The Fear of Fear: 3 tips on how to calm the dread

When thinking about an upcoming situation or event many say that what scares them most is the anticipation of fear more than the fear itself.


So what’s the difference? Essentially one is a fantasy about something that is in the future and yet to happen whilst the other is a sensory reaction to something that is happening here and now. Both, one could argue, are as a result of negative mental content about the self – “I can’t cope”, “I’m not good enough” or “I can’t handle failure or rejection”. Whether it’s a fantasy about the future or a difficulty happening right now the same stress hormones, cortisol and adrenaline, are released into the body as the mind signals danger and prepares the body for fight or flight. Being on full alert like this can lead to sleepless nights, panic attacks and general exhaustion.

The anticipation of future fear engenders feelings that can best be described as ‘dread’. Here, it’s the fantasy of the awful feelings that accompany the situation that crowd into ones mind. One feels powerless to stop them. This might include projecting into the future and imagining the worst case scenarios or replaying past situations over and over and from different perspectives as if to figure them out. The problem is that the past and the future don’t actually exist, other than in the mind, memory and imagination. So all that happens is that we get lost in an illusion but with all the real feelings of fear.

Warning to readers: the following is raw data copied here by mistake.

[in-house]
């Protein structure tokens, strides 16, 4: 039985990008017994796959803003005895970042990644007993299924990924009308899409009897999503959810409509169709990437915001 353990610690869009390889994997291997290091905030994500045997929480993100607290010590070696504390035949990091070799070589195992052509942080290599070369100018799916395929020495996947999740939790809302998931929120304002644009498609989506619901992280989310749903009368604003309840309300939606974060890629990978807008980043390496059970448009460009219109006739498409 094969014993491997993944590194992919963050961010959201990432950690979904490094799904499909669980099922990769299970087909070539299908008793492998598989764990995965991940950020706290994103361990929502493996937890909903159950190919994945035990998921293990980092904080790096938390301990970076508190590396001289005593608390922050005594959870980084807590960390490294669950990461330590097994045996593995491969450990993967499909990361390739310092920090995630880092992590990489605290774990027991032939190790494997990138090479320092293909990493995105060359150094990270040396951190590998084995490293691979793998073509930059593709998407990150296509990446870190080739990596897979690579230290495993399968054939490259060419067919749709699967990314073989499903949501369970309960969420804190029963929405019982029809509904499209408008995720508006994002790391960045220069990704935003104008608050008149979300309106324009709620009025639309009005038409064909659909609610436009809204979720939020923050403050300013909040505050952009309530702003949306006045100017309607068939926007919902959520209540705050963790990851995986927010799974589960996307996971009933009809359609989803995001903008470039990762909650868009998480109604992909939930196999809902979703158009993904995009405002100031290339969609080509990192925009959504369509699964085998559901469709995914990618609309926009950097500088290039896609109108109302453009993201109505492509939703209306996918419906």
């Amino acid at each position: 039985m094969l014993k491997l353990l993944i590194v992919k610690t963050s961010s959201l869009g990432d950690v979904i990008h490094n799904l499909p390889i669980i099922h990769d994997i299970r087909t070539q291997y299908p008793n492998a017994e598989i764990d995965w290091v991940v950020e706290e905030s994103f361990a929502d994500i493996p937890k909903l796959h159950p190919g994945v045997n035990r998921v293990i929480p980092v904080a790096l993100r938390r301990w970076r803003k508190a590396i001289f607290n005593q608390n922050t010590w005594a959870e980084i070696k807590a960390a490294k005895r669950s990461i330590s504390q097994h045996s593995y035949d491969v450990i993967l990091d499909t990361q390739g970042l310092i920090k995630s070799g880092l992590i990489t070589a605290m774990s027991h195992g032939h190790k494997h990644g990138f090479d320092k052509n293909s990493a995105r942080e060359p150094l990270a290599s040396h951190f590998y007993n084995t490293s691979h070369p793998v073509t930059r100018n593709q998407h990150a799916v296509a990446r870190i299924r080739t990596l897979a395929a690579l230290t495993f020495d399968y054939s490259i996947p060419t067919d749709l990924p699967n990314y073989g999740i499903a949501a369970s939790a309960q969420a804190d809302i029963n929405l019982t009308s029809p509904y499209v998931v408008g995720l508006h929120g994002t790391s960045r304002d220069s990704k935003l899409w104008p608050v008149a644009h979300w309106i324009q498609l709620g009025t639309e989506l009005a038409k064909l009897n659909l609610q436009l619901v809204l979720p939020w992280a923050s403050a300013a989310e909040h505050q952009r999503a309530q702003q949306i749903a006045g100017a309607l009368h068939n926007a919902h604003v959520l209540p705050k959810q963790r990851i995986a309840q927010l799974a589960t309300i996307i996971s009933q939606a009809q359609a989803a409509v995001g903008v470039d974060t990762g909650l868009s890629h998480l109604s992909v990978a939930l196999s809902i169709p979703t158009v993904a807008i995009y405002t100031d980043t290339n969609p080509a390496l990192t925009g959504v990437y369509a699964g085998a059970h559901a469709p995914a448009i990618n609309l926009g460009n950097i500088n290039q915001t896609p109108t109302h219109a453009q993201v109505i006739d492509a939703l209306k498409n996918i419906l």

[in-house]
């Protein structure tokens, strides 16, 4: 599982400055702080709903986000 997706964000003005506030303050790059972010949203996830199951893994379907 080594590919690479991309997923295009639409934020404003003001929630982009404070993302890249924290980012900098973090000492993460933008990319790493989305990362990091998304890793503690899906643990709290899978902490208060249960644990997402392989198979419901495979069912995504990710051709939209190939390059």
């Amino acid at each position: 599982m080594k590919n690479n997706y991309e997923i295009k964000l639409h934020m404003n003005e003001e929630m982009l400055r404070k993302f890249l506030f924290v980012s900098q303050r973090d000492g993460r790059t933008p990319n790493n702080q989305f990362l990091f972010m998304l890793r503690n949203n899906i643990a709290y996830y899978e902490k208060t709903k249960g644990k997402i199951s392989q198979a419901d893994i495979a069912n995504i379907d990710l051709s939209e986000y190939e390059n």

With all this mental time travelling the mind is stretched between two imaginary worlds, which drains our mental and physical energy and is a sure recipe for stress and worry.

The good news is that it doesn’t have to be like this.

Here a few quick ideas for when the fantasy of fear strikes;

1. Unplug from the future and the past. Bring yourself into the present moment. The here and now is the only true place and time that actually exists and the only reality that really needs your full attention. Therefore the first thing to do is just notice – “Ah yes my mind is now in the future or the past”. Next, come back to the present by focusing on your breathing, your body sensations or something in front of you within the physical environment. This might simply be the ground under your feet or an external three-dimensional object. Then see how long you can remain present with this before your mind takes you off again, which it will. This is the nature of mind and so you’ve got an ongoing fight on your hands, as we all have. It’s a life-long practice. Learning the art of meditation is a great way to train yourself in how to tame the mind. If all fails app games on your smartphone are a good way of distracting your mind for some time during intense periods of stress.